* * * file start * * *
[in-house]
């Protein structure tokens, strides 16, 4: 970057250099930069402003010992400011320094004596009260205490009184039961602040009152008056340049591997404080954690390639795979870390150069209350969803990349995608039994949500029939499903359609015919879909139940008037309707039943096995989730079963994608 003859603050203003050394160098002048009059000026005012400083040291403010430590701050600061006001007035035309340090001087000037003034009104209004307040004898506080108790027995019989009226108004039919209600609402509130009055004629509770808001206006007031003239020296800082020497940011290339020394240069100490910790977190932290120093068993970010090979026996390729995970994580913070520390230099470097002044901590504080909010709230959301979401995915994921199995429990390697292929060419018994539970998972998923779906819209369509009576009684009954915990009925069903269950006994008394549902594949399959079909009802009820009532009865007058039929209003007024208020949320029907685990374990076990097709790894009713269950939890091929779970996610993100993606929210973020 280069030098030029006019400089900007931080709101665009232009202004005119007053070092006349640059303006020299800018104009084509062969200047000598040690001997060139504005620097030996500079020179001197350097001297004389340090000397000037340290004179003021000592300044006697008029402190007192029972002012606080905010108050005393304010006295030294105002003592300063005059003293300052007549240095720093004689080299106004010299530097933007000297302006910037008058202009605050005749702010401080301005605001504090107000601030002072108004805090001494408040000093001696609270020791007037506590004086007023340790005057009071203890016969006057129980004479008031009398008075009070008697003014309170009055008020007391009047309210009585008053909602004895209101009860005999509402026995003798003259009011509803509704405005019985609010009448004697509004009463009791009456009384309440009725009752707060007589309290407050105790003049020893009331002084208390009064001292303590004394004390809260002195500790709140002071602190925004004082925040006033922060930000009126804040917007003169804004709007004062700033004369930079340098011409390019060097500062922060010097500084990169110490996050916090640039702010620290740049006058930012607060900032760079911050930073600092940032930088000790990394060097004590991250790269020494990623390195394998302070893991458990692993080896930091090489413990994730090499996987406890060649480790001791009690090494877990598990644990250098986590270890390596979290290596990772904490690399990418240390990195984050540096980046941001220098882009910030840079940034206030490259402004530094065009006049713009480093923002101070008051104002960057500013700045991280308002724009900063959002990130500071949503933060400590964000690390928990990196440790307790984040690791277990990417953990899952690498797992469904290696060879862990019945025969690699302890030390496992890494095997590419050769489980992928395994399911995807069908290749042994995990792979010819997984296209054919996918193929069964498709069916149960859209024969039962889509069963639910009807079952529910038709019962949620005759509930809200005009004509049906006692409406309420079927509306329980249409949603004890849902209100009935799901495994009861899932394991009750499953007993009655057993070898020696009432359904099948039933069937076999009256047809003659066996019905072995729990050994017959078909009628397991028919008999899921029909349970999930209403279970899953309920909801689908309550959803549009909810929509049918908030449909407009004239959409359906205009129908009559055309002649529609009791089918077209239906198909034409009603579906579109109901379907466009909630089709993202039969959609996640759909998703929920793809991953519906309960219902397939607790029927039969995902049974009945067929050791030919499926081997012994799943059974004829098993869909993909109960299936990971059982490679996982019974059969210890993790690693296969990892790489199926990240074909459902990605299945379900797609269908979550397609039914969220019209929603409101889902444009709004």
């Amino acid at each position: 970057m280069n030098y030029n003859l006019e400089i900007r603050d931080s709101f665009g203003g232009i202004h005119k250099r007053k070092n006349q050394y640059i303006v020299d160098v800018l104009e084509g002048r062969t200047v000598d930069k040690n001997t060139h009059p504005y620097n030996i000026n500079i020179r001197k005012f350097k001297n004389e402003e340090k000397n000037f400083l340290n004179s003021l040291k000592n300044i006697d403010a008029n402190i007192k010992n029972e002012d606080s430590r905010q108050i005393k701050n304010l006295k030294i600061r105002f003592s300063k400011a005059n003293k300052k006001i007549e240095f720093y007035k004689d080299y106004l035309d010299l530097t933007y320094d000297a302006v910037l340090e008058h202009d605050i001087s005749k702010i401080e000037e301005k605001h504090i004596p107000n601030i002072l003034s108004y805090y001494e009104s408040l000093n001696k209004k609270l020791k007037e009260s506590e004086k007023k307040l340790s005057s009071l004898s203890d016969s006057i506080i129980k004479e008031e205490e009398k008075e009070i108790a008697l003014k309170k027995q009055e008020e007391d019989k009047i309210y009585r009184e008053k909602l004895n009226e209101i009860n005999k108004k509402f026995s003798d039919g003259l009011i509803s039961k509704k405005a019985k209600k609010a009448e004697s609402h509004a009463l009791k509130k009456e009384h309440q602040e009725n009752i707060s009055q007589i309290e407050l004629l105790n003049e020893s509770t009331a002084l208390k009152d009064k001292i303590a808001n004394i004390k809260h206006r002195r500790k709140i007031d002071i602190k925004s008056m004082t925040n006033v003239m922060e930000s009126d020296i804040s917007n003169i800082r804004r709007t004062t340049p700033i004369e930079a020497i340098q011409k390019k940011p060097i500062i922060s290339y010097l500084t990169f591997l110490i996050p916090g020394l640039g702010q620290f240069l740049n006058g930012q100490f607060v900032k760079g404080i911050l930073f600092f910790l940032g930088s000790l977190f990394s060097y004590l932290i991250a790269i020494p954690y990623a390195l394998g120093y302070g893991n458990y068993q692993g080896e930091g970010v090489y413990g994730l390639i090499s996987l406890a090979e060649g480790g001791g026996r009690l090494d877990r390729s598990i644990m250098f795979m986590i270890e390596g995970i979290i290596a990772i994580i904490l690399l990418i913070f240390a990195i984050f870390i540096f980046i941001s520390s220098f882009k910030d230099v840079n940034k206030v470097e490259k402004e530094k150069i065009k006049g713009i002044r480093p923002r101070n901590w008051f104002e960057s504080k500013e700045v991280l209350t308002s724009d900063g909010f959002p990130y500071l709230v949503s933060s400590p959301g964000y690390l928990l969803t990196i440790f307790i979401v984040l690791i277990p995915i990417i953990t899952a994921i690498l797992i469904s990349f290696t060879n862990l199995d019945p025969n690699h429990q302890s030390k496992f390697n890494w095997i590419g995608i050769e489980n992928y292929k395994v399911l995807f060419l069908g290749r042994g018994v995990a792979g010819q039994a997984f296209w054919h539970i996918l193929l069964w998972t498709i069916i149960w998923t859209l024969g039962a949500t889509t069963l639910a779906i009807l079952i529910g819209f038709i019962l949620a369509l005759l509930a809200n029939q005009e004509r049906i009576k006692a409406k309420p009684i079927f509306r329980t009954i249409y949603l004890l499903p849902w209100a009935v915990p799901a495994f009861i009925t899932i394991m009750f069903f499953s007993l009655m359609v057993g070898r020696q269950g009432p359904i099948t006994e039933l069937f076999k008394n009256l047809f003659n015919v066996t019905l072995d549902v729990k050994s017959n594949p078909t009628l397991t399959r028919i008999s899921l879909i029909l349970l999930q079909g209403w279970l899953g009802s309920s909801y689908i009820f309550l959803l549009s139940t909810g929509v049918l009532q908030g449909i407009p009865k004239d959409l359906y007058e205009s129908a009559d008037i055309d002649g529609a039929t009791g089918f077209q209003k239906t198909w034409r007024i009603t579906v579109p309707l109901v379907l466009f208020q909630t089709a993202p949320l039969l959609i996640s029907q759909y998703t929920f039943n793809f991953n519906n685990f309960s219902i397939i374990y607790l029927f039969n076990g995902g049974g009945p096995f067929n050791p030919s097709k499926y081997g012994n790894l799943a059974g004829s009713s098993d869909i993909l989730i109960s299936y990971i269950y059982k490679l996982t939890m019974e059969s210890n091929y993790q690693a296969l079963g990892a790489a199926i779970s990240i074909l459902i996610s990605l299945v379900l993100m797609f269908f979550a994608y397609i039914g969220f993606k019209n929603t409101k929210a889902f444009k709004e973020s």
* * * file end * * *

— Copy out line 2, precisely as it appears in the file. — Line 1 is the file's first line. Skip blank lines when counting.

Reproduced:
């Protein structure tokens, strides 16, 4: 970057250099930069402003010992400011320094004596009260205490009184039961602040009152008056340049591997404080954690390639795979870390150069209350969803990349995608039994949500029939499903359609015919879909139940008037309707039943096995989730079963994608 003859603050203003050394160098002048009059000026005012400083040291403010430590701050600061006001007035035309340090001087000037003034009104209004307040004898506080108790027995019989009226108004039919209600609402509130009055004629509770808001206006007031003239020296800082020497940011290339020394240069100490910790977190932290120093068993970010090979026996390729995970994580913070520390230099470097002044901590504080909010709230959301979401995915994921199995429990390697292929060419018994539970998972998923779906819209369509009576009684009954915990009925069903269950006994008394549902594949399959079909009802009820009532009865007058039929209003007024208020949320029907685990374990076990097709790894009713269950939890091929779970996610993100993606929210973020 280069030098030029006019400089900007931080709101665009232009202004005119007053070092006349640059303006020299800018104009084509062969200047000598040690001997060139504005620097030996500079020179001197350097001297004389340090000397000037340290004179003021000592300044006697008029402190007192029972002012606080905010108050005393304010006295030294105002003592300063005059003293300052007549240095720093004689080299106004010299530097933007000297302006910037008058202009605050005749702010401080301005605001504090107000601030002072108004805090001494408040000093001696609270020791007037506590004086007023340790005057009071203890016969006057129980004479008031009398008075009070008697003014309170009055008020007391009047309210009585008053909602004895209101009860005999509402026995003798003259009011509803509704405005019985609010009448004697509004009463009791009456009384309440009725009752707060007589309290407050105790003049020893009331002084208390009064001292303590004394004390809260002195500790709140002071602190925004004082925040006033922060930000009126804040917007003169804004709007004062700033004369930079340098011409390019060097500062922060010097500084990169110490996050916090640039702010620290740049006058930012607060900032760079911050930073600092940032930088000790990394060097004590991250790269020494990623390195394998302070893991458990692993080896930091090489413990994730090499996987406890060649480790001791009690090494877990598990644990250098986590270890390596979290290596990772904490690399990418240390990195984050540096980046941001220098882009910030840079940034206030490259402004530094065009006049713009480093923002101070008051104002960057500013700045991280308002724009900063959002990130500071949503933060400590964000690390928990990196440790307790984040690791277990990417953990899952690498797992469904290696060879862990019945025969690699302890030390496992890494095997590419050769489980992928395994399911995807069908290749042994995990792979010819997984296209054919996918193929069964498709069916149960859209024969039962889509069963639910009807079952529910038709019962949620005759509930809200005009004509049906006692409406309420079927509306329980249409949603004890849902209100009935799901495994009861899932394991009750499953007993009655057993070898020696009432359904099948039933069937076999009256047809003659066996019905072995729990050994017959078909009628397991028919008999899921029909349970999930209403279970899953309920909801689908309550959803549009909810929509049918908030449909407009004239959409359906205009129908009559055309002649529609009791089918077209239906198909034409009603579906579109109901379907466009909630089709993202039969959609996640759909998703929920793809991953519906309960219902397939607790029927039969995902049974009945067929050791030919499926081997012994799943059974004829098993869909993909109960299936990971059982490679996982019974059969210890993790690693296969990892790489199926990240074909459902990605299945379900797609269908979550397609039914969220019209929603409101889902444009709004």